For Zisiqiao in eastern China, the arrival of the Year of the Snake on Sunday carries a special meaning, as the scaly reptile has given the tiny village its main industry and prosperity.
In the 1980s, villagers began raising snakes for food and traditional Chinese medicine, transforming the Zhejiang village economically.
Scores of households now raise serpents, earning the settlement of more than 800 people the nickname “Snake Village” in Chinese media.
“We were poor before. We didn’t have anything else to do so we started raising snakes,” he said.
The snake is not considered to be among the most adorable of Chinese zodiac animals – which are based on the lunar year and not the calendar month – but Gao said they provide food and medicine as well as his livelihood.
“Some people don’t like to eat snake because they think it’s weird. But every kind of snake has its own method of preparation,” he said, adding he preferred his in soup, which makes the meat more tender.
“Business ought to be better this year because of the Year of the Snake,” he added, as he pulled out glasses for visitors to sample his homemade snake penis wine – the males have two such appendages – made from the venomous Chinese krait.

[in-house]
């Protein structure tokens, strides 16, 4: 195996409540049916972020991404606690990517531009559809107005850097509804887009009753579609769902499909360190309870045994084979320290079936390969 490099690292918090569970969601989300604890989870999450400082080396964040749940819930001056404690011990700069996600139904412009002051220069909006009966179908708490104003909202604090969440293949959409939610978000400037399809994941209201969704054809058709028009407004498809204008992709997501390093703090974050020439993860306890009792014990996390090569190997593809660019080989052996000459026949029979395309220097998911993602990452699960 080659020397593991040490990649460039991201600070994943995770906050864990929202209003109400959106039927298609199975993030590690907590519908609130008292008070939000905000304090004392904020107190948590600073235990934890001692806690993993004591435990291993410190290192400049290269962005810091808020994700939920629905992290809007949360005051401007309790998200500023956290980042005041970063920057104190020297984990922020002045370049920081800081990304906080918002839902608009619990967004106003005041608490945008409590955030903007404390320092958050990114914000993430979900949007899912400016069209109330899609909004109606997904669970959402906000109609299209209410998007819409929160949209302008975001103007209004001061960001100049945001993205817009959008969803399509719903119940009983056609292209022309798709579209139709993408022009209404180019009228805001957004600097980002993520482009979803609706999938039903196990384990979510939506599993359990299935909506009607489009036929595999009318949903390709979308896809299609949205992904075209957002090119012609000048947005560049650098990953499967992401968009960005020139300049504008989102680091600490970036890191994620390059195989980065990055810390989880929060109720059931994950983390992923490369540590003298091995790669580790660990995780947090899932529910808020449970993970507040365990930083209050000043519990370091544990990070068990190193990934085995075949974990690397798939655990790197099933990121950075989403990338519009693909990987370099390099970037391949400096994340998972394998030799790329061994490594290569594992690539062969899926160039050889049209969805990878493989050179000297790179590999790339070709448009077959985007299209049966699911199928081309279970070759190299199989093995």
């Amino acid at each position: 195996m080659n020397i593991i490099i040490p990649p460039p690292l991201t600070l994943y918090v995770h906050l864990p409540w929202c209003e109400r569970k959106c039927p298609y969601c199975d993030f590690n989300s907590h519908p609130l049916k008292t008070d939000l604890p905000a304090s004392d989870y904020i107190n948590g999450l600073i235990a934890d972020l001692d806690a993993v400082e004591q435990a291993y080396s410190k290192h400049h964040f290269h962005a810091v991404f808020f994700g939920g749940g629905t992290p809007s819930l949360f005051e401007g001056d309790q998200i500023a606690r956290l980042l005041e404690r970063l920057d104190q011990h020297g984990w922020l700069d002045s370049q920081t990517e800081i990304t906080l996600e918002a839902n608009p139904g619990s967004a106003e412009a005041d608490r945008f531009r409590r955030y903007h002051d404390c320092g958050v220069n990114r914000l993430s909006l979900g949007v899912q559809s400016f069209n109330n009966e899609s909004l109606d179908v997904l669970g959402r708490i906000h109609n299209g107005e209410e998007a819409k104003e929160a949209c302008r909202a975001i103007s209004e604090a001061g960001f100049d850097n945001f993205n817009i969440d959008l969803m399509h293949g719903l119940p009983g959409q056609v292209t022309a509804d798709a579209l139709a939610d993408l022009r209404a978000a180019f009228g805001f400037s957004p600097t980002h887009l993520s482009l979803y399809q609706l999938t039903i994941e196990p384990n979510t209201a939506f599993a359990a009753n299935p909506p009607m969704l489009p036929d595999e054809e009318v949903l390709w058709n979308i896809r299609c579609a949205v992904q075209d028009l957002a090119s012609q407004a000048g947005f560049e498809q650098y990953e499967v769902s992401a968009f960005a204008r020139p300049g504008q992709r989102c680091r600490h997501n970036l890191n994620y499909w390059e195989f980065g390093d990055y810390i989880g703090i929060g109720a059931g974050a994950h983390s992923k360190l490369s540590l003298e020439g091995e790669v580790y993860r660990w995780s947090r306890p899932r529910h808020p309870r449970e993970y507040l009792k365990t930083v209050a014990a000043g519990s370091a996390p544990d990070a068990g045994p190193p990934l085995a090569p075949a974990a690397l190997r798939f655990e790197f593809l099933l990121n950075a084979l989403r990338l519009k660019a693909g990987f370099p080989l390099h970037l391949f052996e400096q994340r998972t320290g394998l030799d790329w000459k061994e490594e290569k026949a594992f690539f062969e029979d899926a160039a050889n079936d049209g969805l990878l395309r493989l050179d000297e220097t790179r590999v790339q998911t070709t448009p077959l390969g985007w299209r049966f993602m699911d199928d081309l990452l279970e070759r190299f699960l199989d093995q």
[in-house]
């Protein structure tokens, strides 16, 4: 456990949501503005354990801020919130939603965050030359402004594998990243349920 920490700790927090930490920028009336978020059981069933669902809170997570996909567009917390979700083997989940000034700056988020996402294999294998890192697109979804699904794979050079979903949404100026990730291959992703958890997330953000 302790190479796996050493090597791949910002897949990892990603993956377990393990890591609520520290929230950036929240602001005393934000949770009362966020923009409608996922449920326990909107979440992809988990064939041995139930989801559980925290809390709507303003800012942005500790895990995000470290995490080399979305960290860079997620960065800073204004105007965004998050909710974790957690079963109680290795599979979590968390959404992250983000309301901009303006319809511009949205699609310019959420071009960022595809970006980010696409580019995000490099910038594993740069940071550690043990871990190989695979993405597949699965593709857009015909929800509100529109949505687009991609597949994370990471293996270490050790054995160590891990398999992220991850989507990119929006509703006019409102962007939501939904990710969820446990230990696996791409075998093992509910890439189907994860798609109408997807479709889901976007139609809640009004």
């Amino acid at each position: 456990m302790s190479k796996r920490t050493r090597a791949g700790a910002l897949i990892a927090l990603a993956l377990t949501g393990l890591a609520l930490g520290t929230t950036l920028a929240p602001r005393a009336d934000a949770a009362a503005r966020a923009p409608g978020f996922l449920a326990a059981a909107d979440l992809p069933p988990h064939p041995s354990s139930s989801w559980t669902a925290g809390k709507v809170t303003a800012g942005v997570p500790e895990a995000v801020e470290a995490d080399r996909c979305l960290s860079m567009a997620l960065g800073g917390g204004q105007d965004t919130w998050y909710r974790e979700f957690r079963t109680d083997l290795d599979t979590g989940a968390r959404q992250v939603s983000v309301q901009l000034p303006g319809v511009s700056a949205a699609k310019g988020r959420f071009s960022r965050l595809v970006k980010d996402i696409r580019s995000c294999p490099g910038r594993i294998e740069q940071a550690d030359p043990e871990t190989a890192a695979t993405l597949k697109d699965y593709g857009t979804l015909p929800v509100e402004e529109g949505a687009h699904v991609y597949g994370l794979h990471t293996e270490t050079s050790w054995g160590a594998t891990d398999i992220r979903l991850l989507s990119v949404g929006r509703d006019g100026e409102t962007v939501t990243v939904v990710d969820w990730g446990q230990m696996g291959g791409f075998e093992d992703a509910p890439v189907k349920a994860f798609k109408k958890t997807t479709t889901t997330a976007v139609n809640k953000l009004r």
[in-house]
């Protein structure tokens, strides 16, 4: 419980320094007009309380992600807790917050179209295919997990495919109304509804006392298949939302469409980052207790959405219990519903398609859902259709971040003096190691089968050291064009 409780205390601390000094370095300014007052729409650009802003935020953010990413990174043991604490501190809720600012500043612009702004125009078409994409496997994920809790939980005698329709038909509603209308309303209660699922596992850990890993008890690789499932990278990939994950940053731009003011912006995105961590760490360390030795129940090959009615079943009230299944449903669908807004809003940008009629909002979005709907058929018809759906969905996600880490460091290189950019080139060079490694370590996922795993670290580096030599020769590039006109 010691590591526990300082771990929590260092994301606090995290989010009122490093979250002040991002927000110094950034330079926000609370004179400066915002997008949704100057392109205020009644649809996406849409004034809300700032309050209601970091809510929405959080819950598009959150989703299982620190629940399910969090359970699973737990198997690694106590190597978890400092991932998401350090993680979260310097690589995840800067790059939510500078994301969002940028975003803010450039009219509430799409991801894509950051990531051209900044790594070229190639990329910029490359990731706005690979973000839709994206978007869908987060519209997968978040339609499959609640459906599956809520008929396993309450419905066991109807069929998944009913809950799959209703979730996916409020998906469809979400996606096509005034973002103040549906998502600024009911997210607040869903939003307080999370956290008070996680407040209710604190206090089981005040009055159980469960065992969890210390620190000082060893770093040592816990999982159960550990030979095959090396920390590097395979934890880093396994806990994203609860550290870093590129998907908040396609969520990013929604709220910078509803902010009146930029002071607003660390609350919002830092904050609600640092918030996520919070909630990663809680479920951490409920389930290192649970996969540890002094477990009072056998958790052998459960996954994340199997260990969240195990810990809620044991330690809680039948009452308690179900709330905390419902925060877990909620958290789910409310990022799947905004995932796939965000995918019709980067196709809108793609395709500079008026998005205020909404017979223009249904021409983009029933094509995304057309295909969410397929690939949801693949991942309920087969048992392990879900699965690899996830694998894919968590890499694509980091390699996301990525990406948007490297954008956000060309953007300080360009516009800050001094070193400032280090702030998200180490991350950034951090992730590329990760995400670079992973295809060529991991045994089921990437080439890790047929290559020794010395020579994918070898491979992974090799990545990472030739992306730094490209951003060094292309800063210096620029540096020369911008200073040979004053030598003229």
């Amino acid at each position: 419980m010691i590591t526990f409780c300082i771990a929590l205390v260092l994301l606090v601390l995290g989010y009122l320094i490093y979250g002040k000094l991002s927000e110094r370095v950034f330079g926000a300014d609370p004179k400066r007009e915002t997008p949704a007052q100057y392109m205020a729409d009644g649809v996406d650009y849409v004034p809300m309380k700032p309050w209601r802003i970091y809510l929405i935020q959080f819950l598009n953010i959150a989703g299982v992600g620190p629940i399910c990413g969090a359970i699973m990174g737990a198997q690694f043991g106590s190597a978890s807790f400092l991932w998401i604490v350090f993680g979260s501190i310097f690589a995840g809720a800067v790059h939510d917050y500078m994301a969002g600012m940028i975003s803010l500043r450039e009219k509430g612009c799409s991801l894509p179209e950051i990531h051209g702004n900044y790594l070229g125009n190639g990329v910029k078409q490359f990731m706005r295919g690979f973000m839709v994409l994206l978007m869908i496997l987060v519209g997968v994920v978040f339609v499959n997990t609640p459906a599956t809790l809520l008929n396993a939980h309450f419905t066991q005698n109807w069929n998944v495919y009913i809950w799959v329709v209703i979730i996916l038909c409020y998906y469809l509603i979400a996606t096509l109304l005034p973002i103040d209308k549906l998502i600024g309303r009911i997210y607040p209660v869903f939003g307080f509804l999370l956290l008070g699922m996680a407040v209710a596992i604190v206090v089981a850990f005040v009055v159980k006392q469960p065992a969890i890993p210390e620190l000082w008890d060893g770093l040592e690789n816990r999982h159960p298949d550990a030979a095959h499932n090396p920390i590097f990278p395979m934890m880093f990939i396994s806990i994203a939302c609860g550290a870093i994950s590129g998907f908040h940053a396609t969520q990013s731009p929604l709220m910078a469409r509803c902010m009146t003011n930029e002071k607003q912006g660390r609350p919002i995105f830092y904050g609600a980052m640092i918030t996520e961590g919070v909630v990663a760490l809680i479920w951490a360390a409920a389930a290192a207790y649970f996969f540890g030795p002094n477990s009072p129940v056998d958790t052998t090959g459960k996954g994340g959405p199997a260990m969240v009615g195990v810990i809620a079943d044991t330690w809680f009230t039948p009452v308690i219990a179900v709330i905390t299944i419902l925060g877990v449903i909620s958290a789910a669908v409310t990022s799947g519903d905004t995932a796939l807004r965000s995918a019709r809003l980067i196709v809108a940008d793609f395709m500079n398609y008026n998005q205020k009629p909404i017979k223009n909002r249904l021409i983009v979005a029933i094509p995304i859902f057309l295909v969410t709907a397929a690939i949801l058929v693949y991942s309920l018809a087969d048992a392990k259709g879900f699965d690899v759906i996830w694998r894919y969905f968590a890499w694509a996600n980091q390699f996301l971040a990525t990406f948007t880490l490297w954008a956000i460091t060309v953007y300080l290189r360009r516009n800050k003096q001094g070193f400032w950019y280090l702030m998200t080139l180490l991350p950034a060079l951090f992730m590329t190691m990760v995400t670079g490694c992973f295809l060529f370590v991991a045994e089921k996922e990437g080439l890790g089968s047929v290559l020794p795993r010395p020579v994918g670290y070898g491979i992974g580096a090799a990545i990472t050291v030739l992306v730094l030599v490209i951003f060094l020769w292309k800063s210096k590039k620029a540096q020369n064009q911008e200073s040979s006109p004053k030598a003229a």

His nephew praised the drink’s benefits. “This is a tonic for building up health. It’s especially good for men.”
But Gao warned: “If this snake bites you, you will be dead in four hours.”
Upstairs in one of the bedrooms, the family keeps nine buckets of sharp-nosed vipers preserved in alcohol awaiting sale to traditional medicine factories, which pay 3 yuan (HK$3.70) apiece.
Snakes were worshipped by the earliest Chinese as a totem, with millennia-old stone carvings depicting Fuxi and Nuwa, the mythological ancestors of all Chinese, as half-human, half-snake.
And some historians also believe the dragon, regarded as China’s national symbol and typically depicted with a long serpentine body, was based on images of snakes.
Huang Guangyu, 25, believes that medicines made from the creatures are highly effective.
He suffers from ankylosing spondylitis, or arthritis of the spine, and came to Zisiqiao from his home in the southern province of Guangxi after reading about the curative properties of snake.
Huang takes a daily cocktail made from several species. “It’s not cheap,” he said, but added: “I couldn’t even walk last year.”
He is a client of the Deqing Snake Culture Museum, opened by Zisiqiao’s most successful businessman Yang Hongchang, which combines a treatment centre, tourist attraction and retailer.
Inside a specially heated room, hundreds of snakes dulled by winter hibernation rest in wooden boxes including the notorious “Five-Step Snake”, so venomous that its victims are said to die within five paces of being bitten.
But such dangers are far from Yang’s mind. “We wish for business success and happiness in the Year of the Snake,” he said.